My Folks sent me this today on email.  NOt perfect, but arguably progress...

Item from the Gloge & Mail


'The geeks at the back on computers'

Goths, guns and school slayings -- the stuff of headlines. But fans of the subculture say their chosen method of self-expression is all about music and fashion, not violence


He seemed the picture of the typical disaffected Goth youth, clad in a black trench coat, head shaved in a Mohawk, thumbing his nose at authority on a vampire culture website.

But there the similarity ends.

Experts and those identifying themselves as Goth believe the murderous rampage carried out by 25-year-old Kimveer Gill at a downtown Montreal college this week had less to do with the culture of black clothes, edgy music and macabre poetry favoured by Goths than with the social alienation and craving to belong that have been hallmarks of previous youth shooting sprees.

"These people have very tragically and unfortunately made a correlation between Goth culture and mass murder, and I think between them have really managed to take the black trench coat and make it now a symbol that I think will be difficult to erase," said Michael Hoechsmann, a McGill University educational psychologist.

Mr. Gill pledged his allegiance to Goth culture on, a website where he bragged about his fascination with weapons and violent death, and his loathing of authority figures, school jocks and all but a handful of people in his life.

He is at least the third young killer over the past few years in Canada to post messages on the U.S.-based website, which caters to a blood-lusty subculture of would-be vampires who are distinct from the more pacifist group calling themselves Goths.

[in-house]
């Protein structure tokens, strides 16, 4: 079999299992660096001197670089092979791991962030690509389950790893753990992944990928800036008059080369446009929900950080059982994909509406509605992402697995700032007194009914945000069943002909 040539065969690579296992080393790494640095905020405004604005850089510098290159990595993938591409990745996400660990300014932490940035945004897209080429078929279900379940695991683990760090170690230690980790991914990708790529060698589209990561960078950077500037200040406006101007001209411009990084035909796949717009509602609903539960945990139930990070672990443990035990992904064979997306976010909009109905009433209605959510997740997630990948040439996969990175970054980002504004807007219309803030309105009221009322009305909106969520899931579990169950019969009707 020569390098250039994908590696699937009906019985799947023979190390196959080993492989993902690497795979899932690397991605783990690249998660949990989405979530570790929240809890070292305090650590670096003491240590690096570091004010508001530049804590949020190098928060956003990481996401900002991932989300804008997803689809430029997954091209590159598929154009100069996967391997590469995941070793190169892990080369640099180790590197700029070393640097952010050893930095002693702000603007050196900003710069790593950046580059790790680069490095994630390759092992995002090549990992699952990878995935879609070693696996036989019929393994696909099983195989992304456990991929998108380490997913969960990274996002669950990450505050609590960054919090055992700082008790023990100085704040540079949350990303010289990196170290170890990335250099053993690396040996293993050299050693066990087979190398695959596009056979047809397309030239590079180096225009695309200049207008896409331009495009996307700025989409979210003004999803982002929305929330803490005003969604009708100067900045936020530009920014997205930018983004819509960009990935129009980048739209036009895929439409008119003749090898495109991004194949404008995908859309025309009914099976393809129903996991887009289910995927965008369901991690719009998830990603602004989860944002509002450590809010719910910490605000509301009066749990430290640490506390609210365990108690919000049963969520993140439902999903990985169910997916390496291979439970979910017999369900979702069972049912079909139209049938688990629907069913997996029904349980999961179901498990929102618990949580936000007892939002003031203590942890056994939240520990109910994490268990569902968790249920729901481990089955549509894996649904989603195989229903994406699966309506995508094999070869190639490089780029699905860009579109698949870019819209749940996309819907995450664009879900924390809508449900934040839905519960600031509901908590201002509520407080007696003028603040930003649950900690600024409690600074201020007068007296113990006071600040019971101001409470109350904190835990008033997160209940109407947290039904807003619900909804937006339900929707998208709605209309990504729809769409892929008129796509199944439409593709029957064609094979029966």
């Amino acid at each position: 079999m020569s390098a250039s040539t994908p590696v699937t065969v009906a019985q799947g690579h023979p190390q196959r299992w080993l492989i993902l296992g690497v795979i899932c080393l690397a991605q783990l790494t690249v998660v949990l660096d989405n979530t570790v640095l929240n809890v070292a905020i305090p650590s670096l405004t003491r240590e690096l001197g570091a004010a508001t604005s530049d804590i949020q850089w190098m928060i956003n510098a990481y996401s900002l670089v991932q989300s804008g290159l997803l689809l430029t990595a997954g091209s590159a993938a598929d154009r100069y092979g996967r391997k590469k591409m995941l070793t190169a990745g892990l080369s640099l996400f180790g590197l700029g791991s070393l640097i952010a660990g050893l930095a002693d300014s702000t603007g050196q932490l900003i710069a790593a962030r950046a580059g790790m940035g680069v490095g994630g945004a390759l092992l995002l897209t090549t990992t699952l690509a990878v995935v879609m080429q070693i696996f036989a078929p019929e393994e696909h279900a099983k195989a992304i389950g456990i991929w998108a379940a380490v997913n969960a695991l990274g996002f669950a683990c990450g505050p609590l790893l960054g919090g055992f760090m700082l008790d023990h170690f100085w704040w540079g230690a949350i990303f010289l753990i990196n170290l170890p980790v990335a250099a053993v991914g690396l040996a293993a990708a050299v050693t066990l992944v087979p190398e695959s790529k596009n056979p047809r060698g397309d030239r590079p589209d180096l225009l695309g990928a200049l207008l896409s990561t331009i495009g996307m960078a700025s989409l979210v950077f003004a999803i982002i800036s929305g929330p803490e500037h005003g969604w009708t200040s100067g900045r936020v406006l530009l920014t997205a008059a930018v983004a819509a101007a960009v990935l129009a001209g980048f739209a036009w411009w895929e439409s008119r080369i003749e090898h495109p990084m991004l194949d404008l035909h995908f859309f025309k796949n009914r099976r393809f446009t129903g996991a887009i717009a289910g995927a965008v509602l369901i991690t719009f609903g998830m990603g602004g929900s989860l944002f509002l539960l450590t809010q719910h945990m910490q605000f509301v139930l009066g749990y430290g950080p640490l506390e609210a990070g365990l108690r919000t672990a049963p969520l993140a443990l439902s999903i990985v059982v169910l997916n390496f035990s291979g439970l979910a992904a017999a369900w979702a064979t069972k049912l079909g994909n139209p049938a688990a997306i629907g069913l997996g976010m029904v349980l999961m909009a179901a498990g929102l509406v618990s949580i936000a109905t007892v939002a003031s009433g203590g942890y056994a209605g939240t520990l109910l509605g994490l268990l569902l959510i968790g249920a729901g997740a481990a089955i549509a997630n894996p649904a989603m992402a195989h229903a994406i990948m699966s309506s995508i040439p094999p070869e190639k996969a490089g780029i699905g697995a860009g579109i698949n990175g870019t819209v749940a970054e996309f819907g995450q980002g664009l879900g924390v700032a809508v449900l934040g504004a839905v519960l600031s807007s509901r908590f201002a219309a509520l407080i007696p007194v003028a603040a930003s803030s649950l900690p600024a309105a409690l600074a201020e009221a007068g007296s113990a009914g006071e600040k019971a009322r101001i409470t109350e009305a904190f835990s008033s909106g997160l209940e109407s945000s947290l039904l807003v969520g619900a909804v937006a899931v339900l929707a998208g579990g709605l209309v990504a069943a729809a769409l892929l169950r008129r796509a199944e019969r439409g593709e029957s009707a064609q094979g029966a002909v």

In Medicine Hat, a 12-year-old girl and her 23-year-old boyfriend, Jeremy Steinke, accused in the slayings of a local family, are believed to have met on the website where they confessed their mutual attraction to blood and her affinity for serial killers.

In Toronto, the trial in the murder of a 12-year-old boy named Johnathan was aborted in 2005 after the disclosure that a profile of a key teenage witness appeared to contradict her sworn testimony about having no interest in the Goth scene.

Goth culture was again implicated in the 1999 shooting rampage at Columbine High School in the United States, where two trench coat-clad students with tenuous links to the Goth culture killed 12 fellow students and a teacher. The pair, social outcasts like Mr. Gill, had similarly declared their aversion for jocks.

But Goth aficionados insist that the Goth culture, however dark and macabre, is about outlandish fashion and sometimes outrageous music and has no connection to guns and violence. "Goth is just a different taste in music and fashion, no different than the rap subculture or heavy-metal subculture," said Rob Barker, 25, a fashion designer with a Goth store called PosePod on Toronto's trendy Queen Street West.

"I'm sure this guy [Mr. Gill] had a likeness to that kind of music and fashion and whatnot, but I personally think he just had something wrong in the head. Most of the Goths I know are the geeks at the back on computers. They're not the violent type at all."